Robot lawyers, human cashiers

Paul Raven @ 30-09-2011

Looks like the deeper implications of ubiquitous robotic automation is really starting to sink in. Sure, wondering about the fate of Foxconn’s underpaid manufacturing drones is one thing, but when white-collar professions are threatened, you can believe that handwringing’s gonna happen. That said, Slate charmed me with their subheadline about expert systems and law: “Software could kill lawyers. Why that’s good for everyone else.” What,that needs to be explained?

Oh, I kid, I kid. Not all lawyers are unprincipled scumbags! But as the Slate piece points out, the ones who are could find their business models drying up, especially in the lucrative patent and IP law sectors…

In the last few years, the law has seen a rush of technological innovation, all stemming from computers’ increasing capacity to decipher and understand written documents. Many law firms now use “e-discovery” tools that can scan large caches of evidence in search of interesting facts and figures. Firms also have software to draft legal documents in a fraction of the time a human would take. And a few services on the horizon might do even more—negotiate the terms of a contract, for instance, or determine whether or not you should sue.

Automation will bring legal services to the masses. Many people who ought to hire an attorney to handle business or personal disputes can’t afford to do so. Software could potentially step in when you want to fight your mortgage lender, draw up contracts to start a small business, or sue for child-support payments.

While legal automation will be a boon for those who can’t afford representation, it’s bad news for lawyers. The industry is already in a slump, and law school is no longer seen as a sure path to riches. Because software will allow fewer lawyers to do a lot more work, it’s sure to drive down both price and demand.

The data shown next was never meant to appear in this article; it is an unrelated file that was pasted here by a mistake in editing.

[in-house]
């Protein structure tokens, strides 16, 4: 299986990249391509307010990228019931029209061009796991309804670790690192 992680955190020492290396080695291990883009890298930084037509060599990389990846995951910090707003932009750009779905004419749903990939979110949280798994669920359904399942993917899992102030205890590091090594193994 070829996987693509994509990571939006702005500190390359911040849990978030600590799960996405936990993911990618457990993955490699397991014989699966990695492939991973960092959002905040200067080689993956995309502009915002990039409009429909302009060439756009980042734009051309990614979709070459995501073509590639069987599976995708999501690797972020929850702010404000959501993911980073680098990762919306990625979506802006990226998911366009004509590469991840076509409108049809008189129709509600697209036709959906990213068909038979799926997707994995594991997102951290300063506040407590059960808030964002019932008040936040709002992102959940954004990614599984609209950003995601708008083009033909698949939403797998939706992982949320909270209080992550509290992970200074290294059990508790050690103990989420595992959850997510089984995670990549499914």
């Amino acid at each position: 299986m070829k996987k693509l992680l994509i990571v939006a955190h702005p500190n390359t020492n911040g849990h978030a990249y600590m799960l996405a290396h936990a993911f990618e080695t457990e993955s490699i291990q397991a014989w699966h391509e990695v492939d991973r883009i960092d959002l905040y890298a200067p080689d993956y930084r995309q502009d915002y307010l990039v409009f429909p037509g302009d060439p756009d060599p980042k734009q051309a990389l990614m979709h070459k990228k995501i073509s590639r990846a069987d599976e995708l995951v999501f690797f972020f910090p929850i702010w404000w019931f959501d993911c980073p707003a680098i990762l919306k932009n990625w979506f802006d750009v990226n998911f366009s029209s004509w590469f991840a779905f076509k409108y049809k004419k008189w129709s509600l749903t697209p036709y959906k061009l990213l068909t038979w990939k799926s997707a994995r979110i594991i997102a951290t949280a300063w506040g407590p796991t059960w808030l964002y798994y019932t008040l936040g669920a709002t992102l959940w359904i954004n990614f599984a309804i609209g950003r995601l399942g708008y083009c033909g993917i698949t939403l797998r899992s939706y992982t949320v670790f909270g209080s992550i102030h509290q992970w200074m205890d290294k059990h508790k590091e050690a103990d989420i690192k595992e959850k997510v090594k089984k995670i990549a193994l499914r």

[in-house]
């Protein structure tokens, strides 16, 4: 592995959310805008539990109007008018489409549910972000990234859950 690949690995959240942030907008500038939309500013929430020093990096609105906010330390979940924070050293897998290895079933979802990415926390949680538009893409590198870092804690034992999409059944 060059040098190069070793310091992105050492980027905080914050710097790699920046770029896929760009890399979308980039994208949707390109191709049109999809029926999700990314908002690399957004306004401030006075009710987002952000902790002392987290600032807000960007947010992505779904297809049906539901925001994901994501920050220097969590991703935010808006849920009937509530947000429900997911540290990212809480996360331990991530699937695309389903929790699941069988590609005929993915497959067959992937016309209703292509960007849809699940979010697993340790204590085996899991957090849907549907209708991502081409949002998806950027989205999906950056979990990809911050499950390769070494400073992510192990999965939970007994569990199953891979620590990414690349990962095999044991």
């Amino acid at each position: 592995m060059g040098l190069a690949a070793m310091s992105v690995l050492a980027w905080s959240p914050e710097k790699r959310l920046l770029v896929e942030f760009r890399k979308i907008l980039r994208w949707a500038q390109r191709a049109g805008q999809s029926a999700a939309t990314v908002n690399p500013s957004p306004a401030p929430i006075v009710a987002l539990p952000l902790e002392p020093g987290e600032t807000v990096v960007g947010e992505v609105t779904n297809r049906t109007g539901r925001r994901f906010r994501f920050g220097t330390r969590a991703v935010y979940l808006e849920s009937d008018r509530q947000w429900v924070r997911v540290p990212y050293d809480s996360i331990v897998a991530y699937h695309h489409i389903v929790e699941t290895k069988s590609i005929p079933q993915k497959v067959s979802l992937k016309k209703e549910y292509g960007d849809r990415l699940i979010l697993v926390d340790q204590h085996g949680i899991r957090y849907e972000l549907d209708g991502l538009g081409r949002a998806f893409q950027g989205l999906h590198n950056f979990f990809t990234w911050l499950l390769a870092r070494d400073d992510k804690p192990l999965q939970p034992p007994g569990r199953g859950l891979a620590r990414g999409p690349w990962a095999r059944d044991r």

A world with less patent trolls and ambulance-chasers sounds just fine to me.

Kevin Kelly’s had his thinking cap on, too; the 7 stages of Robot Replacement are the result:

  • A robot/computer cannot possibly do what I do.
  • OK, it can do a lot, but it can’t do everything I do.
  • OK, it can do everything I do, except it needs me when it breaks down, which is often.
  • OK, it operates without failure, but I need to train it for new tasks.
  • Whew, that was a job that no human was meant to do, but what about me?
  • My new job is more fun and pays more now that robots/computers are doing my old job.
  • I am so glad a robot cannot possibly do what I do.

Zing. First they came for the Foxconn drones, but I said nothing…

… but wait a second, because not all tasks of human productivity are amenable to automation. Furthermore, as end-users, we’re sometimes not very keen on robots that do certain jobs, even if they do they in ways that are technically more efficient. Alex Knapp brings news that will please anyone who hates those self-service tills at the supermarket:

Another supermarket chain is ending self-checkout lanes in favor of more cashiers. This time it’s the Big Ychain, which is eliminating self-checkout in all of its 61 stores because of an internal study that showed that they caused more delays and customers were less satisfied with them than checkout lanes run by lowly humans.